Within the first 15 minutes of an interview, their top priorities include determining whether you're capable of maintaining positive workplace relationships and being a team player. Sure, your actual skills and experience matter, but how you interact with your potential co-workers and and handle your responsibilities directly impacts a company's success, your career advancement, workplace satisfaction and even your mental health.
To ensure success, you'll want to avoid the most common behaviors that hiring managers judge you on within the first 15 minutes of the interview
You see yourself as: A genius
Hiring managers see you as: A know-it-all
It's good to talk about all the great ideas you had in your previous jobs and how you made them work, but be somewhat humble about it and don't take all the credit.
When you fail to acknowledge the people who helped you (i.e., your team's contribution or your boss who provided wonderful guidance), you give your hiring manager the impression that you have a big ego and aren't a team player. The most valuable people in an organization are the ones who acknowledge and motivate those around them, so give examples that show how you've demonstrated those qualities.
You see yourself as: A voice of reason
Hiring managers see you as: A negative Nancy
Don't be so quick to point out the flaws in your current or previous employers and colleagues (i.e., "We weren't meeting revenue goals because our managers were slackers.")
A recent CareerBuilder survey found that 62 percent of employers are less likely to promote employees who have a negative or pessimistic attitude. Always look for the positive things in your experience. If you felt overworked at a previous job, for instance, talk about how it taught you to better manage your time and set boundaries.
You see yourself as: A peacekeeper
Hiring managers see you as: An yes-man/yes-woman
You want the hiring manager to like you, but that doesn't mean agreeing with every little thing he or she says. Employers want to hire people who are bold and have opinions that lead to innovative new ideas. These are the people who aren't afraid to disagree or raise their hands and ask the questions that no one else will.
You'll likely be asked questions that require an honest opinion or questions about how you would do X, Y and Z. Don't offer generic answers. Remember that it's OK to disagree with something as long as you have a good reason.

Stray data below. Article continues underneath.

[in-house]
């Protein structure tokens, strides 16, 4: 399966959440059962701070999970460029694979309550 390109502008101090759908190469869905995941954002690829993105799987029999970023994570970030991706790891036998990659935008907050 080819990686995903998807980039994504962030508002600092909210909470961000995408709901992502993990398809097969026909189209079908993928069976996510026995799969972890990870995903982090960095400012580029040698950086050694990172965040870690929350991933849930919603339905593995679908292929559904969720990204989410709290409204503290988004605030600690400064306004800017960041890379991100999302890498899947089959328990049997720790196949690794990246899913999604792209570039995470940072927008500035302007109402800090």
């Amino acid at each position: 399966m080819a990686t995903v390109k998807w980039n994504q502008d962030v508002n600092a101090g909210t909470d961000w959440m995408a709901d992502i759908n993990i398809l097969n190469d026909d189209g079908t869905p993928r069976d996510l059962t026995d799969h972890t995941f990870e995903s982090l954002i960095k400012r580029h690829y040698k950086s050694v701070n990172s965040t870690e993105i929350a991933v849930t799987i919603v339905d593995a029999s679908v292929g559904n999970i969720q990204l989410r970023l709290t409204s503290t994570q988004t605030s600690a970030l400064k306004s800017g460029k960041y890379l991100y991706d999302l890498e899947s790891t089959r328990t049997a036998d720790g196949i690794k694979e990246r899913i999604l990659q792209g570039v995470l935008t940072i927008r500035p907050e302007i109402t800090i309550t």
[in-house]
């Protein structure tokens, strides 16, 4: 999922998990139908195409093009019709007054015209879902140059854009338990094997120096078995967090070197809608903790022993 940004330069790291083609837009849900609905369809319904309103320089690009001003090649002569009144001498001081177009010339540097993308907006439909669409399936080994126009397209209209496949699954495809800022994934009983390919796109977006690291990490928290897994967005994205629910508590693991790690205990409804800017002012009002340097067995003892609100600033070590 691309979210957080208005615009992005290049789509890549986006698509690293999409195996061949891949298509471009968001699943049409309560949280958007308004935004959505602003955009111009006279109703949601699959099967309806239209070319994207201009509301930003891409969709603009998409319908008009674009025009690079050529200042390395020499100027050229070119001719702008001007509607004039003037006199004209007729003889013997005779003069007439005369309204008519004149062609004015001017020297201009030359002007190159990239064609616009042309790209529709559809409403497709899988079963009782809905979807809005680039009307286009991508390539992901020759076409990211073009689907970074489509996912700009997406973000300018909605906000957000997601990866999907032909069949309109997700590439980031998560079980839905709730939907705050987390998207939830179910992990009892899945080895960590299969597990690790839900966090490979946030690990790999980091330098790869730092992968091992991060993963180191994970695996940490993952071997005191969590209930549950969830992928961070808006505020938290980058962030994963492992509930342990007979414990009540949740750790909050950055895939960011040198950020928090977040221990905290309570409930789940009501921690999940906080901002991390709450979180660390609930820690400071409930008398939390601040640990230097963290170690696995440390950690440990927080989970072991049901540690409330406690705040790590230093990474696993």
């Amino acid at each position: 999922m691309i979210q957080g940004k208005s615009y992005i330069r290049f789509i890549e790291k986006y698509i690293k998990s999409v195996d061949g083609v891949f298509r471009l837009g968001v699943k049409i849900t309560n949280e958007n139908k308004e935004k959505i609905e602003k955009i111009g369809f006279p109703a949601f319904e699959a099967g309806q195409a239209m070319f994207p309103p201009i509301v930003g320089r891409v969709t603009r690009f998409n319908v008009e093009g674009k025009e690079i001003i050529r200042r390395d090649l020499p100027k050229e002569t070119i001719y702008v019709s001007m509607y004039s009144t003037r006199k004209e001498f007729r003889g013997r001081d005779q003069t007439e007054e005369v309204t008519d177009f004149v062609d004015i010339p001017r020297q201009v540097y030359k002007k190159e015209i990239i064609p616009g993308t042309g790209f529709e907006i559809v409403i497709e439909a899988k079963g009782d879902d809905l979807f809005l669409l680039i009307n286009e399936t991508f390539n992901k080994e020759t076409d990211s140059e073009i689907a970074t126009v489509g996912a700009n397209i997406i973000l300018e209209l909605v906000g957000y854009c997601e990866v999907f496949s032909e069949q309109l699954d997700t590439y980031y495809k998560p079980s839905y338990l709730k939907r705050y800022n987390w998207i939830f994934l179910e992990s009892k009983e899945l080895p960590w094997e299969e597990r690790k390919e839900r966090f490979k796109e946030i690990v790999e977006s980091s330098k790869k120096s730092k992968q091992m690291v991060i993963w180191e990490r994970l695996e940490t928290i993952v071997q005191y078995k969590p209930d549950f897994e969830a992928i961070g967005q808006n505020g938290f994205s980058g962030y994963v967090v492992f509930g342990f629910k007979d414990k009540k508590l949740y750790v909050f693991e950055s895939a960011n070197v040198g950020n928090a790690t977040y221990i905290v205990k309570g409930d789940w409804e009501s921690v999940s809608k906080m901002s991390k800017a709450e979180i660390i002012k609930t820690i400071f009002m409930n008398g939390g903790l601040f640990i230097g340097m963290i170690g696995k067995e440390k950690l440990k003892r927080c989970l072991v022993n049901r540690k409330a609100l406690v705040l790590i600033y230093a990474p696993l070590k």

You see yourself as: A warrior
Hiring managers see you as: A germ factory
Being present at work is important, but companies want to make sure their employees are smart enough to prioritize their health — it can be costly if they don't. Going on and on about how you've "never missed a day at work" implies that you have a tendency to drag yourself to work on days when you're feeling sick.
Many candidates think that a perfect attendance record is a sign of dedication, but to employers, it's a liability. The last thing they need is an entire team being absent simply because someone came to work with a contagious illness.
You see yourself as: An open book
Hiring managers see you as: An attention seeker
There's such a thing as sharing "too much" about your personal life, from your terrible date last night to replaying the details of your recent doctor's appointment in great detail. Talking through personal challenges with your office mates helps you process. Sometimes a good cry or venting helps you feel better. But avoid bringing any of that into the interview.
Know where to draw the line. Even if it's something that may affect your work arrangements (i.e., you're dealing with personal family issues and will need to work from home X days a week for X amount of time), work it out in the conversation you have after you've received an offer.
You see yourself as: A (busy) VIP
Hiring managers see you as: Disrespectful
Apart from being late to an interview (which is the biggest red flag), don't risk of letting your hiring manager see a phone in your hand, especially right before he or she comes out to greet you. And don't even think about taking it out during the interview.
Hiring managers notice all those little things, like if you take a quick glance at your phone, wristwatch or clock on the wall. If they see you checking the time, it'll seem like you're distracted and thinking on "more important" things. Show up early and and stay present. Let them know that this job interview is your most important priority right now. Looking "too busy" isn't a badge of honor, it's just disrespectful.
Debby Carreau is an entrepreneur, author and founder of Inspired HR. She has been recognized as one of Canada's Top 25 HR Professionals and is a regular contributor on multiple TV shows, Entrepreneur Magazine and many other print and online publications. She is a board member for YPO and Elevation Group as well as an Advisory Board member for FinDev Canada.
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